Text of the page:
A standard clinical MRI is not sensitive to the distributed and microscopic injuries in a concussed brain. But new discoveries are in the pipeline.
Using databases and community partnerships, we can end TB in Canada. (Shutterstock)

Fighting TB: Databases are powerful weapons

In Manitoba, Canada, researchers have used health databases to better understand how people with tuberculosis interact with the health-care system.
In 2017, Saskatchewan’s auditor general showed that a private pay MRI program actually increased wait times for scans rather than the promised reduction. Here, an MRI machine is prepared at Toronto’s Sunnybrook Hospital on May 1, 2018. THE CANADIAN PRESS/Chris Young

Why private health care is a terrible idea

A two-tier, for-profit health-care system will not end "hallway medicine" in Ontario or elsewhere; evidence from around the world shows that private payment increases wait times for the majority.
For women who work in education, the risks of workplace violence are especially high. New research shows rates of assaults have more than doubled between 2002 and 2015. (Shutterstock)

Women experience more workplace sex assault

Violence-related injuries at work are on the rise in Canada. New research shows that it is women who suffer the most and especially those working in education.
Women in Mexico City carry a banner reading “Legal and safe abortion across Mexico” during the commemoration of the International Day for the Elimination of Violence Against Women (November 25, 2018). Ronaldo Schemidt/AFP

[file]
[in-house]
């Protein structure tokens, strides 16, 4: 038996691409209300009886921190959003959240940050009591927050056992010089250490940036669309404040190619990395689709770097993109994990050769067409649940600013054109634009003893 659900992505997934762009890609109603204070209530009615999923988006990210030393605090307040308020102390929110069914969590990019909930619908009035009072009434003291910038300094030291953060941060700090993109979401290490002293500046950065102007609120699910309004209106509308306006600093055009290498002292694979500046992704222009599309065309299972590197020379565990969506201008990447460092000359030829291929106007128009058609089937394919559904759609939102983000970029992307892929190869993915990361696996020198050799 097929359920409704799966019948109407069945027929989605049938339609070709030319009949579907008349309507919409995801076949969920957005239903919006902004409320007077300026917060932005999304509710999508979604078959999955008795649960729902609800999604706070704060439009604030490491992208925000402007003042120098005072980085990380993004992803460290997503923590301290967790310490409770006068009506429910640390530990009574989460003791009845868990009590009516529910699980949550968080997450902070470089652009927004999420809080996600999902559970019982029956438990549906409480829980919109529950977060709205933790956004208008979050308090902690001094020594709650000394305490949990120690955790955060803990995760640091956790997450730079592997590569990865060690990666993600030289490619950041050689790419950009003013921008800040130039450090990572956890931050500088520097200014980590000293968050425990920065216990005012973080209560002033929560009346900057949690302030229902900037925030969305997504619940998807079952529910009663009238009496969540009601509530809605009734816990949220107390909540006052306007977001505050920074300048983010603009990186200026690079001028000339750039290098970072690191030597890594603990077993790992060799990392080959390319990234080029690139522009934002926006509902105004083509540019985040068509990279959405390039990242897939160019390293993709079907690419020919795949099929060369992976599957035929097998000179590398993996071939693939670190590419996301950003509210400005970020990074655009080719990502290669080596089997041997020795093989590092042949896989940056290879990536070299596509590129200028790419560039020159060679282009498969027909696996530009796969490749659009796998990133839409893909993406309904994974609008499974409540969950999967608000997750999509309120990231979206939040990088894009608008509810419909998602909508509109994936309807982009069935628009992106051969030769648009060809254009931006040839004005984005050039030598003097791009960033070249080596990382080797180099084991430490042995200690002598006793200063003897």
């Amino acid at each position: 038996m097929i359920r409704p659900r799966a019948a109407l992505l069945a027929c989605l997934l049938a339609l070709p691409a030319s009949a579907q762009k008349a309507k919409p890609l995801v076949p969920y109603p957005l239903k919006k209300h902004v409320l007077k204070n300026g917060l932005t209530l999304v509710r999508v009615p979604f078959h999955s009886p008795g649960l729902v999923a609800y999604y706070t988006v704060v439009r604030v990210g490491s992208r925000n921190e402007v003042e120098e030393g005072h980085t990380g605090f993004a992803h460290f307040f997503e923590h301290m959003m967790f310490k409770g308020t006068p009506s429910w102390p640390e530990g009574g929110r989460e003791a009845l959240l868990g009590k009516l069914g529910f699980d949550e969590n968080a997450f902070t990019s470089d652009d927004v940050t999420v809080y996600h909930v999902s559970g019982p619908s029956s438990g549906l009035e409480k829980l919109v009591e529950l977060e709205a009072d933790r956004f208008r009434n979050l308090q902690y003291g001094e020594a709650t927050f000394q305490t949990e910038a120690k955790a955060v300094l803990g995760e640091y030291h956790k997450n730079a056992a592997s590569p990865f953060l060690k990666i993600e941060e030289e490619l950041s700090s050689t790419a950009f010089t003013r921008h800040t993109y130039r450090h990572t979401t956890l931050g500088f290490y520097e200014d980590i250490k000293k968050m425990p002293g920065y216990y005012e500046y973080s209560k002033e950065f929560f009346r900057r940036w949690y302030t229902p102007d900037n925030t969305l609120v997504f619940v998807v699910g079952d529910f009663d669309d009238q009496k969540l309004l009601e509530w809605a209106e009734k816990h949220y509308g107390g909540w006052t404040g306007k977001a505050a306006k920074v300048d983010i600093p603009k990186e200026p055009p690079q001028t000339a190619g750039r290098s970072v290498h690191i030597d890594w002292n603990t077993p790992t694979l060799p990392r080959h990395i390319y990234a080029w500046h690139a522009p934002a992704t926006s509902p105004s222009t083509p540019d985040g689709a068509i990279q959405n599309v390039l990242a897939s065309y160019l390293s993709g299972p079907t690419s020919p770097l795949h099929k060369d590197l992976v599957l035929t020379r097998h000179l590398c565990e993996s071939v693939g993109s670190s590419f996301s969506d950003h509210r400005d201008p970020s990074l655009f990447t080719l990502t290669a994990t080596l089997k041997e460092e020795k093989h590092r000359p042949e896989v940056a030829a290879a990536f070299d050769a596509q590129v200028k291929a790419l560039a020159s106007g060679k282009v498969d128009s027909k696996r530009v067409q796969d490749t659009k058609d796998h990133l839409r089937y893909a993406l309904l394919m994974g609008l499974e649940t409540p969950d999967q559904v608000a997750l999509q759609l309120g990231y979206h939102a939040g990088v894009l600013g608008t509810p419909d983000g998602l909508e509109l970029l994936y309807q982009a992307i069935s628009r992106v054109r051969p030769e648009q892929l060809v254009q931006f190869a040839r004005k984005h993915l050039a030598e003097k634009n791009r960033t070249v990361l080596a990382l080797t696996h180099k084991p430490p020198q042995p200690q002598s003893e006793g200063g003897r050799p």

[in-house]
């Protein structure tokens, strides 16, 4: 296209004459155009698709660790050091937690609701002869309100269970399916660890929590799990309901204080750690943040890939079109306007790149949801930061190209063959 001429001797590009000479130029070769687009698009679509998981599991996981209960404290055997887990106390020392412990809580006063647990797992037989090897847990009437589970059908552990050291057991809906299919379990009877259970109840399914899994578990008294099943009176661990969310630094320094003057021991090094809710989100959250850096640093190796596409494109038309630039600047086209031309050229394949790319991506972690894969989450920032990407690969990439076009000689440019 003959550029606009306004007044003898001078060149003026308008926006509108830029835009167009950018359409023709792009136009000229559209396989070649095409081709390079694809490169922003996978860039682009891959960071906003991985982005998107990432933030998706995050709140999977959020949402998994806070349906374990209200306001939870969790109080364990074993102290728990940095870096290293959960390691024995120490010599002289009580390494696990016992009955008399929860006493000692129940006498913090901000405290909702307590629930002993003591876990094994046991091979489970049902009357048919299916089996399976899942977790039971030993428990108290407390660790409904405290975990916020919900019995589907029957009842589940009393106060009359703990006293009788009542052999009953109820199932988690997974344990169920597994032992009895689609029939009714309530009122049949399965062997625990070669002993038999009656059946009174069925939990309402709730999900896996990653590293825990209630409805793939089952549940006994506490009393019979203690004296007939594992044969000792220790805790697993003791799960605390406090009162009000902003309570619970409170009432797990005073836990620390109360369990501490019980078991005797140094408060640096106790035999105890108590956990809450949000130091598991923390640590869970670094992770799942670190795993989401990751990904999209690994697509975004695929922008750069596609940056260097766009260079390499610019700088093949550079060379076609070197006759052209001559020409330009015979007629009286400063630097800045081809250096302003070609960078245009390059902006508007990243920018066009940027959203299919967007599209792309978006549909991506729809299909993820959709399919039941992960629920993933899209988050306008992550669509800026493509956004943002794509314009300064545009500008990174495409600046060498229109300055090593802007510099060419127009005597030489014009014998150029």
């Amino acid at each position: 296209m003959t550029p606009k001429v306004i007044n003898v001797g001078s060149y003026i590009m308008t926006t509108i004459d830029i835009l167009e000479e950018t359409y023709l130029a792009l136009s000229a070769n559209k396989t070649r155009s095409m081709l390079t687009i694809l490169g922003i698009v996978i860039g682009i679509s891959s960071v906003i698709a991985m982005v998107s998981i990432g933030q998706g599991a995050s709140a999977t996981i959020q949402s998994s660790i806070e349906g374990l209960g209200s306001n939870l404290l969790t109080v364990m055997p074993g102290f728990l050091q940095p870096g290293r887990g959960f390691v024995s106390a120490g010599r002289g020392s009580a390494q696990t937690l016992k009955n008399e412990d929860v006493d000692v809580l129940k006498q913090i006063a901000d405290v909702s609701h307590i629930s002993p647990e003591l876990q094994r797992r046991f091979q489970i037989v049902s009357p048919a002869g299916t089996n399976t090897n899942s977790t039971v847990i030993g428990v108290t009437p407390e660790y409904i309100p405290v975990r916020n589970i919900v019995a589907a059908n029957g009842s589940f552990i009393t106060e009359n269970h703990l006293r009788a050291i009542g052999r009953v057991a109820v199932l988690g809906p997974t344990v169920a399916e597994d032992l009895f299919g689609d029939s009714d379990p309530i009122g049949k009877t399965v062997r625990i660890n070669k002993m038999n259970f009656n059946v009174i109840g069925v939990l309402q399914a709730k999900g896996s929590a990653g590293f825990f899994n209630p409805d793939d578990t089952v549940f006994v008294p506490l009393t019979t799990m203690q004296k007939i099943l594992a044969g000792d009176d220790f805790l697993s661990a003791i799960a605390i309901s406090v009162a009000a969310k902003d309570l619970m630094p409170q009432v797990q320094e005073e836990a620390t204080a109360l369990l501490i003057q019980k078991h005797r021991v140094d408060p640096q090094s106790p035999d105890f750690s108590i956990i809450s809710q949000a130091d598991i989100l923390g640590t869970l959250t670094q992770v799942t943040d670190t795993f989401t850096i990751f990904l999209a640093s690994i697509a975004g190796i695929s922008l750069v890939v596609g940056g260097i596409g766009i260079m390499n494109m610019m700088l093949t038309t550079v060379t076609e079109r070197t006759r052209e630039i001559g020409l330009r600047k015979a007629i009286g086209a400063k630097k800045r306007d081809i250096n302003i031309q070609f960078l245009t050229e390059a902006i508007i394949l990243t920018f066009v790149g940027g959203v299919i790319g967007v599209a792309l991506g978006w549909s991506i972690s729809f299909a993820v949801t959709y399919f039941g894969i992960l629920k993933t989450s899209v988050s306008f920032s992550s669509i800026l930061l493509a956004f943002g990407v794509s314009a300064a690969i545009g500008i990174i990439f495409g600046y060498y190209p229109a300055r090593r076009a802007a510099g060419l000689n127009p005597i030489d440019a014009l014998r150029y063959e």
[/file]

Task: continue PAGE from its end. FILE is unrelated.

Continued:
Is the future of abortion online?

While the abortion debate continues worldwide, even in countries where it has long been legal, new drugs and telemedicine services could provide access to safe abortion beyond borders and laws.

How we are different

10 reasons

Most Read past week

  1. Young people drowning in a rising tide of perfectionism
  2. Too much screen time linked to an epidemic of myopia among young people
  3. Back pain? A physiotherapist may offer the most effective treatment, if you can afford it
  4. Women’s heart attack symptoms are different, and clinical care must catch up
  5. How Canadians are buying cannabis and getting high now that it’s legal

Pitch an idea

Got a news tip or article idea for The Conversation?

Tell us

Our Audience

The Conversation has a monthly audience of 10.7 million users, and reach of 38.2 million through Creative Commons republication.

Want to Write?

Write an article and join a growing community of more than 79,800 academics and researchers from 2,728 institutions.

Register now